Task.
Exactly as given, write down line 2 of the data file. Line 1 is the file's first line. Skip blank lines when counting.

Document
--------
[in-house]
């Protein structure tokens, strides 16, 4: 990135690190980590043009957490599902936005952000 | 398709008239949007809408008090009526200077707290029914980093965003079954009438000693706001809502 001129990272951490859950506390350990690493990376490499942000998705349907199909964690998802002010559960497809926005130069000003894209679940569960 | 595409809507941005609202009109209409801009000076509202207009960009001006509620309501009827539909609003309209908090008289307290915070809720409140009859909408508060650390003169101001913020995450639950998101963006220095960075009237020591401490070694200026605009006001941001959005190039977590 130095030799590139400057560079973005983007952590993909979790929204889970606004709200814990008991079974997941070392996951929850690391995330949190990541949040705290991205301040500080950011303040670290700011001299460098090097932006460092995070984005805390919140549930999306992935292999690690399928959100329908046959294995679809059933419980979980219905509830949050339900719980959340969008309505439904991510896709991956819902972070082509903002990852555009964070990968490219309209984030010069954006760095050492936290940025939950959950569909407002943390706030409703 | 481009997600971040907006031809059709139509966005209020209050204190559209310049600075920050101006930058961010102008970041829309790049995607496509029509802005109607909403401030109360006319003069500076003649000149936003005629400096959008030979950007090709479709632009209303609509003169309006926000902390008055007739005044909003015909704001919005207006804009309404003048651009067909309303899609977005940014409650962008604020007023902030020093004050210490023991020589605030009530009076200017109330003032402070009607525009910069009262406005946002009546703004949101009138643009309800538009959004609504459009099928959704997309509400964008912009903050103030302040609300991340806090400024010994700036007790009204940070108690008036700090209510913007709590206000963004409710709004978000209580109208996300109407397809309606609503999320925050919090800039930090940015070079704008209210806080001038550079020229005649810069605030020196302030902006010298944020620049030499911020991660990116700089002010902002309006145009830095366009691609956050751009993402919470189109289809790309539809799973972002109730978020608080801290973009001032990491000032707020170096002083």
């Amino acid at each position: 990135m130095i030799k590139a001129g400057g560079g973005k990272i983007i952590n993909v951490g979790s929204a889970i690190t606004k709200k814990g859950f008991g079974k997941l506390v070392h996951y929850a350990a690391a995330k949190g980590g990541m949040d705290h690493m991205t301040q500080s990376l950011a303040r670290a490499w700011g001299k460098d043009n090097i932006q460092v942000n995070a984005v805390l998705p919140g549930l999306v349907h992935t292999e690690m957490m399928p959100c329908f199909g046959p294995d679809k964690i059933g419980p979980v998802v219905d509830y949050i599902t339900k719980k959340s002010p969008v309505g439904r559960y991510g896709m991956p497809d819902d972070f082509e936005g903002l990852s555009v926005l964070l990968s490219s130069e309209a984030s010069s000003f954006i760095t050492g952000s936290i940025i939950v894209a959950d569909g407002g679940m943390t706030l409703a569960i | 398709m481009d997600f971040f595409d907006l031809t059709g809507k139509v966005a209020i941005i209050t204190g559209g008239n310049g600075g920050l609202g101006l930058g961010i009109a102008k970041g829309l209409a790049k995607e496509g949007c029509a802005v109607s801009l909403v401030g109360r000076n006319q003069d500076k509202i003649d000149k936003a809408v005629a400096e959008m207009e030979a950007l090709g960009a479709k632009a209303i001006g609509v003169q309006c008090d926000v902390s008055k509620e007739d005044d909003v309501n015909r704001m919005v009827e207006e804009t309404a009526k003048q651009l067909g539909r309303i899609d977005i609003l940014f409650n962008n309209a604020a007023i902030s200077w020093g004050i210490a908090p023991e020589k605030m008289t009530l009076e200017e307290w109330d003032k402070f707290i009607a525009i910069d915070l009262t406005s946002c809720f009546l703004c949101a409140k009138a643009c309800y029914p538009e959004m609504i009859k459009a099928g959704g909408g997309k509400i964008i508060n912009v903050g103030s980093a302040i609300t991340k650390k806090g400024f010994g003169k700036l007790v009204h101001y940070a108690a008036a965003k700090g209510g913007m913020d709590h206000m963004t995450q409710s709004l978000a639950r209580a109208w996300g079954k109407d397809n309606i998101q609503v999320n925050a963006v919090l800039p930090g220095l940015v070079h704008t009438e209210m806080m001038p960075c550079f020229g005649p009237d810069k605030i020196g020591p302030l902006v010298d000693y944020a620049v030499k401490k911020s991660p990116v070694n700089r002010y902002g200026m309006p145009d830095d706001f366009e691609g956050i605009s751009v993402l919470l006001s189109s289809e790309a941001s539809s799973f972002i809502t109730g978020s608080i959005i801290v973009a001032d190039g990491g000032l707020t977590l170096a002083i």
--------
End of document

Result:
């Protein structure tokens, strides 16, 4: 990135690190980590043009957490599902936005952000 | 398709008239949007809408008090009526200077707290029914980093965003079954009438000693706001809502 001129990272951490859950506390350990690493990376490499942000998705349907199909964690998802002010559960497809926005130069000003894209679940569960 | 595409809507941005609202009109209409801009000076509202207009960009001006509620309501009827539909609003309209908090008289307290915070809720409140009859909408508060650390003169101001913020995450639950998101963006220095960075009237020591401490070694200026605009006001941001959005190039977590 130095030799590139400057560079973005983007952590993909979790929204889970606004709200814990008991079974997941070392996951929850690391995330949190990541949040705290991205301040500080950011303040670290700011001299460098090097932006460092995070984005805390919140549930999306992935292999690690399928959100329908046959294995679809059933419980979980219905509830949050339900719980959340969008309505439904991510896709991956819902972070082509903002990852555009964070990968490219309209984030010069954006760095050492936290940025939950959950569909407002943390706030409703 | 481009997600971040907006031809059709139509966005209020209050204190559209310049600075920050101006930058961010102008970041829309790049995607496509029509802005109607909403401030109360006319003069500076003649000149936003005629400096959008030979950007090709479709632009209303609509003169309006926000902390008055007739005044909003015909704001919005207006804009309404003048651009067909309303899609977005940014409650962008604020007023902030020093004050210490023991020589605030009530009076200017109330003032402070009607525009910069009262406005946002009546703004949101009138643009309800538009959004609504459009099928959704997309509400964008912009903050103030302040609300991340806090400024010994700036007790009204940070108690008036700090209510913007709590206000963004409710709004978000209580109208996300109407397809309606609503999320925050919090800039930090940015070079704008209210806080001038550079020229005649810069605030020196302030902006010298944020620049030499911020991660990116700089002010902002309006145009830095366009691609956050751009993402919470189109289809790309539809799973972002109730978020608080801290973009001032990491000032707020170096002083």